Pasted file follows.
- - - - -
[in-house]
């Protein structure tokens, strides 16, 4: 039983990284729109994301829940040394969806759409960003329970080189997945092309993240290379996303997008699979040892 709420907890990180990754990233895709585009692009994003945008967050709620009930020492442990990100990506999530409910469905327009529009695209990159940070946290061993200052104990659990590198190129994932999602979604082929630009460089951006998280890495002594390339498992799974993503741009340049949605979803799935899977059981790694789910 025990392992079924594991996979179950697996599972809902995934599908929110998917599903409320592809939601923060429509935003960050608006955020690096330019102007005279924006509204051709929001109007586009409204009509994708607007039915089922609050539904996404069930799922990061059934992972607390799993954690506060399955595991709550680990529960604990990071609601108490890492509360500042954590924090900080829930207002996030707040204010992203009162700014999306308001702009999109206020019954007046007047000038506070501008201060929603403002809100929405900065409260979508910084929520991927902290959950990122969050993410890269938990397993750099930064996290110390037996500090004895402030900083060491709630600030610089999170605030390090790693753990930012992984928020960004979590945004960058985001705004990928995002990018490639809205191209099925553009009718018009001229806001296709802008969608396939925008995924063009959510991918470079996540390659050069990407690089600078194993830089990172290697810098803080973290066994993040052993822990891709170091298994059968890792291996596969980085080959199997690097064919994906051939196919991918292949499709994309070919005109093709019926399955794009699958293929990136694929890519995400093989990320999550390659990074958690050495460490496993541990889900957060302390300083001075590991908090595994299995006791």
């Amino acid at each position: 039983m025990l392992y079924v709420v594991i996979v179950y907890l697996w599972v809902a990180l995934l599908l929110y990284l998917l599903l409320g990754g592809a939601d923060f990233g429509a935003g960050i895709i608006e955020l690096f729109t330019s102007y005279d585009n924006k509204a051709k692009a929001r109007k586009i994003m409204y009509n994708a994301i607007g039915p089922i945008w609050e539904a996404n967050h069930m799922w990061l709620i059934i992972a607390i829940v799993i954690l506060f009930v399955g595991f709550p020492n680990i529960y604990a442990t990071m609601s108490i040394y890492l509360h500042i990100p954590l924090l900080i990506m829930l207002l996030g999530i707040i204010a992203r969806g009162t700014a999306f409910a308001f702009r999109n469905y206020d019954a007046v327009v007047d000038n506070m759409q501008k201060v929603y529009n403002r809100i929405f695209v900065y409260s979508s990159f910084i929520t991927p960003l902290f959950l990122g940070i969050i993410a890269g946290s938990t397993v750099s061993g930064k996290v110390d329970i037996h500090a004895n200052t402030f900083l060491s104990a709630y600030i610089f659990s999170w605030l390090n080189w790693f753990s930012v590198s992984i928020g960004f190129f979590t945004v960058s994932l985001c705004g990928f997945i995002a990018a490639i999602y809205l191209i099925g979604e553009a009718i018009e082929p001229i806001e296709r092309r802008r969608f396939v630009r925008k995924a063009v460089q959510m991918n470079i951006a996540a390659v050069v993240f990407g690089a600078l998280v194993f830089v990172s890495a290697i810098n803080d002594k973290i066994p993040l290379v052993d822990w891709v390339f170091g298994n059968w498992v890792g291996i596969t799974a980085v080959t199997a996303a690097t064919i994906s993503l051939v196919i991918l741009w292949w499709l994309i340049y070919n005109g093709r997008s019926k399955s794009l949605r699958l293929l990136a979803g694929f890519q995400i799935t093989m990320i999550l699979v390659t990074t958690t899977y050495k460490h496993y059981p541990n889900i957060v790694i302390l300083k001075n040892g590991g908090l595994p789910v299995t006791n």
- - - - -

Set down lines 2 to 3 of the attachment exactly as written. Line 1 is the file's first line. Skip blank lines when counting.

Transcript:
């Protein structure tokens, strides 16, 4: 039983990284729109994301829940040394969806759409960003329970080189997945092309993240290379996303997008699979040892 709420907890990180990754990233895709585009692009994003945008967050709620009930020492442990990100990506999530409910469905327009529009695209990159940070946290061993200052104990659990590198190129994932999602979604082929630009460089951006998280890495002594390339498992799974993503741009340049949605979803799935899977059981790694789910 025990392992079924594991996979179950697996599972809902995934599908929110998917599903409320592809939601923060429509935003960050608006955020690096330019102007005279924006509204051709929001109007586009409204009509994708607007039915089922609050539904996404069930799922990061059934992972607390799993954690506060399955595991709550680990529960604990990071609601108490890492509360500042954590924090900080829930207002996030707040204010992203009162700014999306308001702009999109206020019954007046007047000038506070501008201060929603403002809100929405900065409260979508910084929520991927902290959950990122969050993410890269938990397993750099930064996290110390037996500090004895402030900083060491709630600030610089999170605030390090790693753990930012992984928020960004979590945004960058985001705004990928995002990018490639809205191209099925553009009718018009001229806001296709802008969608396939925008995924063009959510991918470079996540390659050069990407690089600078194993830089990172290697810098803080973290066994993040052993822990891709170091298994059968890792291996596969980085080959199997690097064919994906051939196919991918292949499709994309070919005109093709019926399955794009699958293929990136694929890519995400093989990320999550390659990074958690050495460490496993541990889900957060302390300083001075590991908090595994299995006791």
């Amino acid at each position: 039983m025990l392992y079924v709420v594991i996979v179950y907890l697996w599972v809902a990180l995934l599908l929110y990284l998917l599903l409320g990754g592809a939601d923060f990233g429509a935003g960050i895709i608006e955020l690096f729109t330019s102007y005279d585009n924006k509204a051709k692009a929001r109007k586009i994003m409204y009509n994708a994301i607007g039915p089922i945008w609050e539904a996404n967050h069930m799922w990061l709620i059934i992972a607390i829940v799993i954690l506060f009930v399955g595991f709550p020492n680990i529960y604990a442990t990071m609601s108490i040394y890492l509360h500042i990100p954590l924090l900080i990506m829930l207002l996030g999530i707040i204010a992203r969806g009162t700014a999306f409910a308001f702009r999109n469905y206020d019954a007046v327009v007047d000038n506070m759409q501008k201060v929603y529009n403002r809100i929405f695209v900065y409260s979508s990159f910084i929520t991927p960003l902290f959950l990122g940070i969050i993410a890269g946290s938990t397993v750099s061993g930064k996290v110390d329970i037996h500090a004895n200052t402030f900083l060491s104990a709630y600030i610089f659990s999170w605030l390090n080189w790693f753990s930012v590198s992984i928020g960004f190129f979590t945004v960058s994932l985001c705004g990928f997945i995002a990018a490639i999602y809205l191209i099925g979604e553009a009718i018009e082929p001229i806001e296709r092309r802008r969608f396939v630009r925008k995924a063009v460089q959510m991918n470079i951006a996540a390659v050069v993240f990407g690089a600078l998280v194993f830089v990172s890495a290697i810098n803080d002594k973290i066994p993040l290379v052993d822990w891709v390339f170091g298994n059968w498992v890792g291996i596969t799974a980085v080959t199997a996303a690097t064919i994906s993503l051939v196919i991918l741009w292949w499709l994309i340049y070919n005109g093709r997008s019926k399955s794009l949605r699958l293929l990136a979803g694929f890519q995400i799935t093989m990320i999550l699979v390659t990074t958690t899977y050495k460490h496993y059981p541990n889900i957060v790694i302390l300083k001075n040892g590991g908090l595994p789910v299995t006791n």